The Future of Turnaround
The Future of Turnaround. What will it look like?
2023 Turbocharged Turnaround Conference, held on Thursday the 30th and Friday the 31st of March 2023, at Leiden University, The Netherlands.
In March, the EACTP held its first educational event called ‘TURBOCHARGED TURNAROUND’, a series of high-level, immersive educational workshops at Leiden University in The Netherlands.
The aim of the conference was to share experiences, vision, and culture of the collective EACTP membership in attendance to help achieve sustainable and value saving client engagements.
Over two days, professors from the Universities of Cambridge, Westminster and Leiden led workshops and a live research project designed to challenge, engage, and leave delegates with new knowledge and the ability to prosper in challenging and unknown situations.
During TURBOCHARGED TURNAROUND, Prof. Jan Adriaanse led a workshop on the topic of ‘The Future of Turnaround’ and this article summarises his teachings on turnaround behaviours and the live research project outcomes over the two days.
Prof. Jan Adriaanse’s academic and research focus is on turnaround behaviours, as well as the law and technical aspects of turnaround.
According to Jan, most companies wait for between 16 and 24 months from first seeing the warning signs needing action to counter adversity. This means they often find themselves in the liquidation phase before bringing in turnaround expertise to deal with even more complex and pressing distressed situations.
But why wait so long so act? It usually comes down to narcissism, pride, denial, fear, and depression, or what Jan summarises as ‘uncomfortable truths’. Overcoming these common behavioural aspects are key to recovering distress before it gets too deep and can be challenged proactively by external, independent, and influential turnaround expertise.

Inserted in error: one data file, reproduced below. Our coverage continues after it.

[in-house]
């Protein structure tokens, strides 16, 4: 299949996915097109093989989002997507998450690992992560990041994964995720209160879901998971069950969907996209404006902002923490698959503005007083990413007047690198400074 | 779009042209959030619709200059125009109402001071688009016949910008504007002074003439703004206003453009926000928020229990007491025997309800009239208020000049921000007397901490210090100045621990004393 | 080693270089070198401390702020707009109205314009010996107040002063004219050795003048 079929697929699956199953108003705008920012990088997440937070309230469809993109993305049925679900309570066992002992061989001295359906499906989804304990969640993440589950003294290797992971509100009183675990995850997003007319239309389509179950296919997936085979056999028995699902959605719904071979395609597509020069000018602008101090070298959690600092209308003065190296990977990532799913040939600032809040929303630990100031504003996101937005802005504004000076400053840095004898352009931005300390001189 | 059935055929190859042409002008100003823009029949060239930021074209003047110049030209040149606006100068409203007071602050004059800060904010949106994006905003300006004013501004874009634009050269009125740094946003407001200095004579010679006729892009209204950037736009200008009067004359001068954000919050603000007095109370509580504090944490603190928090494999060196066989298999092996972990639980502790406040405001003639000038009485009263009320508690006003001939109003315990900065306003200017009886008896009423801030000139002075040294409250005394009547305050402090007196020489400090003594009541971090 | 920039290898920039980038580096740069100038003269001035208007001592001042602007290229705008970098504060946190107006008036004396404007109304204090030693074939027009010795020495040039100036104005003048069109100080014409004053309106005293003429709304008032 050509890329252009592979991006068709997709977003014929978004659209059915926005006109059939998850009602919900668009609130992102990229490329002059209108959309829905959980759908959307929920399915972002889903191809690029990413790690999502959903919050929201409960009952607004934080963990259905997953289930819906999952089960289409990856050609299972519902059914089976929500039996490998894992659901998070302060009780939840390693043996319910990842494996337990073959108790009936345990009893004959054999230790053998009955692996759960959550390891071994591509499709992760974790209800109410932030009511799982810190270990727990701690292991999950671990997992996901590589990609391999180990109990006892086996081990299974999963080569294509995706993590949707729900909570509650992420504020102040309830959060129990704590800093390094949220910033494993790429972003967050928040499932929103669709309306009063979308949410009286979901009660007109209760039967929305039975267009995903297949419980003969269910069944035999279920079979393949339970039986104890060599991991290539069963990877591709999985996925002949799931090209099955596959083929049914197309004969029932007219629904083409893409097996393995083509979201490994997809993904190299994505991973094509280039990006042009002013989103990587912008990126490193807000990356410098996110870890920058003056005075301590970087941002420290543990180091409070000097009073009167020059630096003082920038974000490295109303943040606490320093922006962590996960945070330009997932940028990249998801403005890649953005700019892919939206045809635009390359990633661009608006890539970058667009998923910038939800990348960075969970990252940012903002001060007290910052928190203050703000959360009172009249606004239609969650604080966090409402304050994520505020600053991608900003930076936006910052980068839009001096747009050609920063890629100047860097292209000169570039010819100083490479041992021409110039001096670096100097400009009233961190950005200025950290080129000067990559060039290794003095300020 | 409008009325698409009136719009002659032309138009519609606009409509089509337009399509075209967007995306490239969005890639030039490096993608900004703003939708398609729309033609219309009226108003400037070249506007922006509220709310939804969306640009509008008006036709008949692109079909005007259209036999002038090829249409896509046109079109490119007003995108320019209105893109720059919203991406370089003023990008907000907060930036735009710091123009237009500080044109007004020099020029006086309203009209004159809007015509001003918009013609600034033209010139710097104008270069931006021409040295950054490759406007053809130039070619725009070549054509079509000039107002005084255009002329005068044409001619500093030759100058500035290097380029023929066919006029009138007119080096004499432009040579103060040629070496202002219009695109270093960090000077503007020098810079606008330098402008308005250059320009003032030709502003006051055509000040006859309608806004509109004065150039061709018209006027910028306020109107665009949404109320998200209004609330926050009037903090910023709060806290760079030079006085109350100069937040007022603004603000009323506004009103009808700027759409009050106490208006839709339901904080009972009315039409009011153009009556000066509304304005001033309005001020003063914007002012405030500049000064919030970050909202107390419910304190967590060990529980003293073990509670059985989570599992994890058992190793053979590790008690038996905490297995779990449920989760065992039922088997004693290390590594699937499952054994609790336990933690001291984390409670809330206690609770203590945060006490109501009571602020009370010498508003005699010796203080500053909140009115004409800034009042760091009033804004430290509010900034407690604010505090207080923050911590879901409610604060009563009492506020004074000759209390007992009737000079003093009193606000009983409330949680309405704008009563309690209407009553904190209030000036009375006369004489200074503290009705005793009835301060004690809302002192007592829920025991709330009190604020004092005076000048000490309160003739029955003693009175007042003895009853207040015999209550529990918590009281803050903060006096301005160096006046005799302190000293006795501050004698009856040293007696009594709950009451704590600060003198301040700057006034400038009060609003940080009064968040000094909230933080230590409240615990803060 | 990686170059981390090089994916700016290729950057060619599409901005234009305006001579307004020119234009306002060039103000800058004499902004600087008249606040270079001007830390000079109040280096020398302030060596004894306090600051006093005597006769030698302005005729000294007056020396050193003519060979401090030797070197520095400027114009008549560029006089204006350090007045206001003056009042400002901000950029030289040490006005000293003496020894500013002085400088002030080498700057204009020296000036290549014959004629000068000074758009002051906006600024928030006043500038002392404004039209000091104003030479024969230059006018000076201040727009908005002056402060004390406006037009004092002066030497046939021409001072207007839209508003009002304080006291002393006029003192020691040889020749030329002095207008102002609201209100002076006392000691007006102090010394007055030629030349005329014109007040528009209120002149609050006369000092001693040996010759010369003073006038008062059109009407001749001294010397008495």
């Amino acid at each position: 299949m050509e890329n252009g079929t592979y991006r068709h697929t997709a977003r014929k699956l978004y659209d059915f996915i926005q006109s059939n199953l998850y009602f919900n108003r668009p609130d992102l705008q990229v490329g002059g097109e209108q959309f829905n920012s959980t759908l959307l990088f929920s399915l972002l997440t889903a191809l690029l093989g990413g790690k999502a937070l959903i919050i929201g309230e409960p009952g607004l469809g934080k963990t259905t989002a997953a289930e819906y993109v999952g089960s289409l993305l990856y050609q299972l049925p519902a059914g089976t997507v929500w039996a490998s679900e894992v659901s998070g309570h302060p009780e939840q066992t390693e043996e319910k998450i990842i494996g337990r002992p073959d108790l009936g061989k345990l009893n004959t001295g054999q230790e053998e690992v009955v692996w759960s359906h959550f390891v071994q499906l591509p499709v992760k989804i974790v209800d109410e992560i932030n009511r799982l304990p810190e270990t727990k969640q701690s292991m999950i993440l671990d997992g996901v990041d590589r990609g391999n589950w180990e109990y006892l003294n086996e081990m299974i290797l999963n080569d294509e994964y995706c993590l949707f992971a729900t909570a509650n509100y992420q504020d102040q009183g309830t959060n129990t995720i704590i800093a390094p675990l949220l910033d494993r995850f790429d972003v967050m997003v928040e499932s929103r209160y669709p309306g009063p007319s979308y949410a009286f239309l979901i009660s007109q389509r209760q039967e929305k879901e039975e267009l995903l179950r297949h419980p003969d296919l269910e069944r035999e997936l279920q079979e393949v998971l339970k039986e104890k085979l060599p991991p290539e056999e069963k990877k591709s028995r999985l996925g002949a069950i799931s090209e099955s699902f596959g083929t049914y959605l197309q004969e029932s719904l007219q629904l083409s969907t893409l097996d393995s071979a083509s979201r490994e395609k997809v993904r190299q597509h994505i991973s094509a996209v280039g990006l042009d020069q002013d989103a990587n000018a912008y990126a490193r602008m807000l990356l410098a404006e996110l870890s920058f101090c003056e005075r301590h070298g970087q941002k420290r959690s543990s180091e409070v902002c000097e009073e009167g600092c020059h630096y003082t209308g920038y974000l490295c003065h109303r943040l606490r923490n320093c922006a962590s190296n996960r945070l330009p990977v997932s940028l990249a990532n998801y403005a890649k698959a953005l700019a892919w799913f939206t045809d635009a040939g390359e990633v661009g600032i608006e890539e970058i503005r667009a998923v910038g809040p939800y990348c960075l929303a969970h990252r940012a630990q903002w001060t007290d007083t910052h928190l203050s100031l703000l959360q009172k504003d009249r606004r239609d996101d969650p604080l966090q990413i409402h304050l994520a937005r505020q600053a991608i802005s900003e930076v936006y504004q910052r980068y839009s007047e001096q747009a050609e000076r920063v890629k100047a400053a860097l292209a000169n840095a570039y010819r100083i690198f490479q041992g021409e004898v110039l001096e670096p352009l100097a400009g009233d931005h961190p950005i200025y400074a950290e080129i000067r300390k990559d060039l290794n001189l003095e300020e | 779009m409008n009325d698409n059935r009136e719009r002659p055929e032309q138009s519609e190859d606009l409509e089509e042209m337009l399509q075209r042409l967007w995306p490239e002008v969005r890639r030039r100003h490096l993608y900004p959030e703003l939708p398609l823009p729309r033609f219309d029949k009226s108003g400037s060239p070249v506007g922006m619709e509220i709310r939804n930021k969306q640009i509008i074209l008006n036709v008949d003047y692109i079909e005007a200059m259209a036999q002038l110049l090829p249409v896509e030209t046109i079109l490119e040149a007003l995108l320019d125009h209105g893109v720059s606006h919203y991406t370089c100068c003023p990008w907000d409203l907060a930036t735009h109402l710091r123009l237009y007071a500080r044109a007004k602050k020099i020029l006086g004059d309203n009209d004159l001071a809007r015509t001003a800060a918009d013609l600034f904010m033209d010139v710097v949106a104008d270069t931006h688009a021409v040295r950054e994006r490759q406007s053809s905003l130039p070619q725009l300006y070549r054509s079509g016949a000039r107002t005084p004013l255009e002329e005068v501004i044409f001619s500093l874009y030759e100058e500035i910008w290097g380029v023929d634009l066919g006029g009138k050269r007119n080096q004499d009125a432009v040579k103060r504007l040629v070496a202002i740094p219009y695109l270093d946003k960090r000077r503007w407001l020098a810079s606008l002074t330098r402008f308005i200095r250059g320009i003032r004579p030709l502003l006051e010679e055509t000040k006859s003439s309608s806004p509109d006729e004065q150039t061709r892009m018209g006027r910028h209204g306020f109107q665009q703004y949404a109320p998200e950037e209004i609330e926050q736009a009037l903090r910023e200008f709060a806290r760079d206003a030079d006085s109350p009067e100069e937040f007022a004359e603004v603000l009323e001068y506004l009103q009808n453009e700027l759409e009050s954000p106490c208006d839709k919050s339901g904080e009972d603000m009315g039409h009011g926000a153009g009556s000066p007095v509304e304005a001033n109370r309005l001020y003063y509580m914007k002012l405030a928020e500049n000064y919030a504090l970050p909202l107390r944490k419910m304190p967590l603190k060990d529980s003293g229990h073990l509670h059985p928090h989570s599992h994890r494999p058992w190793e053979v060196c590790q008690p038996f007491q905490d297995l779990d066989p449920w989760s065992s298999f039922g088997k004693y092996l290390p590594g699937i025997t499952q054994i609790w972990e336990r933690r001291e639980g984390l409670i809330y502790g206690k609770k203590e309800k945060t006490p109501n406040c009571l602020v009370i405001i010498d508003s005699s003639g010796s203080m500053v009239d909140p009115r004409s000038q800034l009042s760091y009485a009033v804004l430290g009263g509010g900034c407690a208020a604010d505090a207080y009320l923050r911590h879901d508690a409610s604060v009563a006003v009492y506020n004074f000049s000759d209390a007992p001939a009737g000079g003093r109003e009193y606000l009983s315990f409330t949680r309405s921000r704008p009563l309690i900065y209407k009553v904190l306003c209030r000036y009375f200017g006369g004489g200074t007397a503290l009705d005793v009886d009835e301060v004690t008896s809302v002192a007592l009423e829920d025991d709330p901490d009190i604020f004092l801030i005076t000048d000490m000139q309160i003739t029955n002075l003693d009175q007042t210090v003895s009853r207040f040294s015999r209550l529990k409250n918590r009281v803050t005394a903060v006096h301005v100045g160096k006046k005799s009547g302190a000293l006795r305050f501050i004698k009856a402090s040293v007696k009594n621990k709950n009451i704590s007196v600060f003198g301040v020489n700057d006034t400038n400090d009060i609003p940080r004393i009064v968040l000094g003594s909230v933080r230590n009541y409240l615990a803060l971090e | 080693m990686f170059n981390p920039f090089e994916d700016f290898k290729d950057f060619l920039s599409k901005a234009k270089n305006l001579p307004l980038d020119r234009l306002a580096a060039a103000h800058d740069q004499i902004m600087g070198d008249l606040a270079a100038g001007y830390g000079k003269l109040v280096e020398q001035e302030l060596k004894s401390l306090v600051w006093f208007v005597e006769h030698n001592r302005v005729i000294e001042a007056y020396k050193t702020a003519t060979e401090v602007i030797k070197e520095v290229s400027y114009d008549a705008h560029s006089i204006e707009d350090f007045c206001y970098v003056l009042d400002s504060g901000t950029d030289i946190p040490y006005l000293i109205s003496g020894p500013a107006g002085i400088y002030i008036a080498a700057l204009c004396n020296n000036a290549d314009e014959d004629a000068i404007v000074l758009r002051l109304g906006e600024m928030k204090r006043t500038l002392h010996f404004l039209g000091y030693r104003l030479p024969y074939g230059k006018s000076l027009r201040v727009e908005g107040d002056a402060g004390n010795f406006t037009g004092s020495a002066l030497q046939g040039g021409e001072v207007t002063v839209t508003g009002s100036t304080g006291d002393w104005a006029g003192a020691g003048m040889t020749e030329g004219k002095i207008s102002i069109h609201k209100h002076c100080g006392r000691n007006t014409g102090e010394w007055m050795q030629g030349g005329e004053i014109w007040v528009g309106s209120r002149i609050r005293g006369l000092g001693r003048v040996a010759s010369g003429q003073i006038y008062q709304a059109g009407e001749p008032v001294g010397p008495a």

Part of the solution, Jan says, is to challenge cognitive biases (an educational topic EACTP will soon be focusing on for our members).
Cognitive biases create their own "subjective reality", not the objective input, which dictate behaviours, leading to perceptual distortions, inaccurate judgments, illogical interpretations, and irrationality. Examples include denial, blind spots, and seeking facts to support one’s beliefs.
Supporting Jan’s teaching, Alberto Cerini, CTP also presented a four pillars leadership model of corporate turnaround, asserting that the leadership needed in turnaround must be strong, a bit bossy and purposefully directive.
Trust, then, in the relationships formed during a turnaround is the biggest issue, grounded in the behaviours of all parties concerned.
The Future of Turnaround
Prof. Jan then led a session where he asked for engagement on the topic of the next 5 to 10 years in turnaround, grouped by Trends and Developments and likely Challenges and Opportunities.
Discussion, research, and development is ongoing but the outcomes from the two day’s live research project can be summarised in the below table:
Overall, many turnaround trends and new developments were identified, some of which present opportunities and some of which present challenges. While some of these trends may not stick, some will likely become part of the fabric of turnaround in 5 or 10 years. While we cannot know which will stick and which will fall away, it is our duty as turnaround professionals to stay current and anticipate what might be coming and mitigate threats or seize opportunities where possible.
Maintaining and updating our education and learning from peers both in our jurisdictions and others can only help.
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